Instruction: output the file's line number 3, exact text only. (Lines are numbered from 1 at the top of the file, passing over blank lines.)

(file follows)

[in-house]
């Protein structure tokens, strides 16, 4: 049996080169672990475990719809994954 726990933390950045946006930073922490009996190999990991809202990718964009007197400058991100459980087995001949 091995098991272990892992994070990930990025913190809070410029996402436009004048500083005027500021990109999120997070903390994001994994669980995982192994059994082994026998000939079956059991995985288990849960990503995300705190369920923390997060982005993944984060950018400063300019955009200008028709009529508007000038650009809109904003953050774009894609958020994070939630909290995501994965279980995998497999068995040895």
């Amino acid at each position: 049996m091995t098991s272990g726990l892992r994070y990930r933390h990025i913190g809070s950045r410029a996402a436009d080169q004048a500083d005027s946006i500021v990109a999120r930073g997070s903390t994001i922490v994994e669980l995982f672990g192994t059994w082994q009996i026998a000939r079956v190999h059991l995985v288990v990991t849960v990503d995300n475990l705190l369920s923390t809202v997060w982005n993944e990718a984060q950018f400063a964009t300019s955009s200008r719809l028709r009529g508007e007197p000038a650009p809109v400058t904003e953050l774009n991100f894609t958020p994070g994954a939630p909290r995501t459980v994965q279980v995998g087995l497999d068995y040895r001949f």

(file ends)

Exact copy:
């Amino acid at each position: 049996m091995t098991s272990g726990l892992r994070y990930r933390h990025i913190g809070s950045r410029a996402a436009d080169q004048a500083d005027s946006i500021v990109a999120r930073g997070s903390t994001i922490v994994e669980l995982f672990g192994t059994w082994q009996i026998a000939r079956v190999h059991l995985v288990v990991t849960v990503d995300n475990l705190l369920s923390t809202v997060w982005n993944e990718a984060q950018f400063a964009t300019s955009s200008r719809l028709r009529g508007e007197p000038a650009p809109v400058t904003e953050l774009n991100f894609t958020p994070g994954a939630p909290r995501t459980v994965q279980v995998g087995l497999d068995y040895r001949f």